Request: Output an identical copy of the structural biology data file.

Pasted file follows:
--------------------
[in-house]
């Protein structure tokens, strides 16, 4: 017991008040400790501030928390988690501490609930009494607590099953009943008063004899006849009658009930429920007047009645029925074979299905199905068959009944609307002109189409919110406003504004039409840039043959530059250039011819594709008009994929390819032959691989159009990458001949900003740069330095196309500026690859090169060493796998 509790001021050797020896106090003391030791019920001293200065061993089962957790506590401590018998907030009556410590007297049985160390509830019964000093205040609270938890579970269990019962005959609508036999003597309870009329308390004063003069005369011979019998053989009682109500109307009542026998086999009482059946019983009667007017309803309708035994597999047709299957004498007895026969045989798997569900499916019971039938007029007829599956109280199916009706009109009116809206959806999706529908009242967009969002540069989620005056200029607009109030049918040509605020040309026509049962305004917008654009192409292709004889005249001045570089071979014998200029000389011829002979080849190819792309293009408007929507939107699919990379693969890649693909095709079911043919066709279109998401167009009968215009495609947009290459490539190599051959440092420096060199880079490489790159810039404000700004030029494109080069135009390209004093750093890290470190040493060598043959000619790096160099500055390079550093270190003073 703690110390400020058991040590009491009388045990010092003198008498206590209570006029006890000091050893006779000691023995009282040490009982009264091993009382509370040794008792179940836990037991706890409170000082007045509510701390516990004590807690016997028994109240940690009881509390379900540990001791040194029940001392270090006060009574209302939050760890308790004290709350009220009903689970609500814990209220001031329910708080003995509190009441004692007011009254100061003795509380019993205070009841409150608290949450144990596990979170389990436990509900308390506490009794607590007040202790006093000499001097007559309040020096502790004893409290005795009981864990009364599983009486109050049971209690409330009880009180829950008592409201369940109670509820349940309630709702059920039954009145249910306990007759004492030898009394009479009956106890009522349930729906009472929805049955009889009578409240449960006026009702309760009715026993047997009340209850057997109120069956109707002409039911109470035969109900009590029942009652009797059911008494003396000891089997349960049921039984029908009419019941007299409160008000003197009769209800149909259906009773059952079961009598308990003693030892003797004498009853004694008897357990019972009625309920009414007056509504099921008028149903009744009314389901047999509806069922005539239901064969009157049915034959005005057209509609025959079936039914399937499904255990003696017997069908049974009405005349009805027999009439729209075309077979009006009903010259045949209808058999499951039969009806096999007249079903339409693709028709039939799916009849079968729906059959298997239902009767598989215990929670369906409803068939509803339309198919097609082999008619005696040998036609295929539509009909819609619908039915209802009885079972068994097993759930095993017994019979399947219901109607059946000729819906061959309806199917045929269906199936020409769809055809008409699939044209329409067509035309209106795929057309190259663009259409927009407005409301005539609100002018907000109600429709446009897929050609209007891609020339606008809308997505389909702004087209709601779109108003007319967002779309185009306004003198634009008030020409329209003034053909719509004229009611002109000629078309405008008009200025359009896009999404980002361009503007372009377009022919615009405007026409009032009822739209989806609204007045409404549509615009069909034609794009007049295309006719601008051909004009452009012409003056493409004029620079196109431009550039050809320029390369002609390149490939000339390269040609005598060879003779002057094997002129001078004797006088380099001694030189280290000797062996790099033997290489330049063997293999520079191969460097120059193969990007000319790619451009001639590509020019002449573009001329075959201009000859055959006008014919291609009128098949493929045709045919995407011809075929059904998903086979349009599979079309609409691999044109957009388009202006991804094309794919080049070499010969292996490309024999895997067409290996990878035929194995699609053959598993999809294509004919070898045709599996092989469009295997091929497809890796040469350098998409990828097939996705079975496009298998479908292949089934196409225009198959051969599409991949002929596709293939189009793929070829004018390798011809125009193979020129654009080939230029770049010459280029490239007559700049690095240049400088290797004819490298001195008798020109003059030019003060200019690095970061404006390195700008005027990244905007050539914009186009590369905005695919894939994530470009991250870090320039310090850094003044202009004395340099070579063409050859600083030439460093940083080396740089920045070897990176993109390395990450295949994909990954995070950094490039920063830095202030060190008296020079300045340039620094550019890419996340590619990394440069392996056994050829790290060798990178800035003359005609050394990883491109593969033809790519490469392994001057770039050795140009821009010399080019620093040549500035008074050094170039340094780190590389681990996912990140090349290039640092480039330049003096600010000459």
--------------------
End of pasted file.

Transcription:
[in-house]
């Protein structure tokens, strides 16, 4: 017991008040400790501030928390988690501490609930009494607590099953009943008063004899006849009658009930429920007047009645029925074979299905199905068959009944609307002109189409919110406003504004039409840039043959530059250039011819594709008009994929390819032959691989159009990458001949900003740069330095196309500026690859090169060493796998 509790001021050797020896106090003391030791019920001293200065061993089962957790506590401590018998907030009556410590007297049985160390509830019964000093205040609270938890579970269990019962005959609508036999003597309870009329308390004063003069005369011979019998053989009682109500109307009542026998086999009482059946019983009667007017309803309708035994597999047709299957004498007895026969045989798997569900499916019971039938007029007829599956109280199916009706009109009116809206959806999706529908009242967009969002540069989620005056200029607009109030049918040509605020040309026509049962305004917008654009192409292709004889005249001045570089071979014998200029000389011829002979080849190819792309293009408007929507939107699919990379693969890649693909095709079911043919066709279109998401167009009968215009495609947009290459490539190599051959440092420096060199880079490489790159810039404000700004030029494109080069135009390209004093750093890290470190040493060598043959000619790096160099500055390079550093270190003073 703690110390400020058991040590009491009388045990010092003198008498206590209570006029006890000091050893006779000691023995009282040490009982009264091993009382509370040794008792179940836990037991706890409170000082007045509510701390516990004590807690016997028994109240940690009881509390379900540990001791040194029940001392270090006060009574209302939050760890308790004290709350009220009903689970609500814990209220001031329910708080003995509190009441004692007011009254100061003795509380019993205070009841409150608290949450144990596990979170389990436990509900308390506490009794607590007040202790006093000499001097007559309040020096502790004893409290005795009981864990009364599983009486109050049971209690409330009880009180829950008592409201369940109670509820349940309630709702059920039954009145249910306990007759004492030898009394009479009956106890009522349930729906009472929805049955009889009578409240449960006026009702309760009715026993047997009340209850057997109120069956109707002409039911109470035969109900009590029942009652009797059911008494003396000891089997349960049921039984029908009419019941007299409160008000003197009769209800149909259906009773059952079961009598308990003693030892003797004498009853004694008897357990019972009625309920009414007056509504099921008028149903009744009314389901047999509806069922005539239901064969009157049915034959005005057209509609025959079936039914399937499904255990003696017997069908049974009405005349009805027999009439729209075309077979009006009903010259045949209808058999499951039969009806096999007249079903339409693709028709039939799916009849079968729906059959298997239902009767598989215990929670369906409803068939509803339309198919097609082999008619005696040998036609295929539509009909819609619908039915209802009885079972068994097993759930095993017994019979399947219901109607059946000729819906061959309806199917045929269906199936020409769809055809008409699939044209329409067509035309209106795929057309190259663009259409927009407005409301005539609100002018907000109600429709446009897929050609209007891609020339606008809308997505389909702004087209709601779109108003007319967002779309185009306004003198634009008030020409329209003034053909719509004229009611002109000629078309405008008009200025359009896009999404980002361009503007372009377009022919615009405007026409009032009822739209989806609204007045409404549509615009069909034609794009007049295309006719601008051909004009452009012409003056493409004029620079196109431009550039050809320029390369002609390149490939000339390269040609005598060879003779002057094997002129001078004797006088380099001694030189280290000797062996790099033997290489330049063997293999520079191969460097120059193969990007000319790619451009001639590509020019002449573009001329075959201009000859055959006008014919291609009128098949493929045709045919995407011809075929059904998903086979349009599979079309609409691999044109957009388009202006991804094309794919080049070499010969292996490309024999895997067409290996990878035929194995699609053959598993999809294509004919070898045709599996092989469009295997091929497809890796040469350098998409990828097939996705079975496009298998479908292949089934196409225009198959051969599409991949002929596709293939189009793929070829004018390798011809125009193979020129654009080939230029770049010459280029490239007559700049690095240049400088290797004819490298001195008798020109003059030019003060200019690095970061404006390195700008005027990244905007050539914009186009590369905005695919894939994530470009991250870090320039310090850094003044202009004395340099070579063409050859600083030439460093940083080396740089920045070897990176993109390395990450295949994909990954995070950094490039920063830095202030060190008296020079300045340039620094550019890419996340590619990394440069392996056994050829790290060798990178800035003359005609050394990883491109593969033809790519490469392994001057770039050795140009821009010399080019620093040549500035008074050094170039340094780190590389681990996912990140090349290039640092480039330049003096600010000459």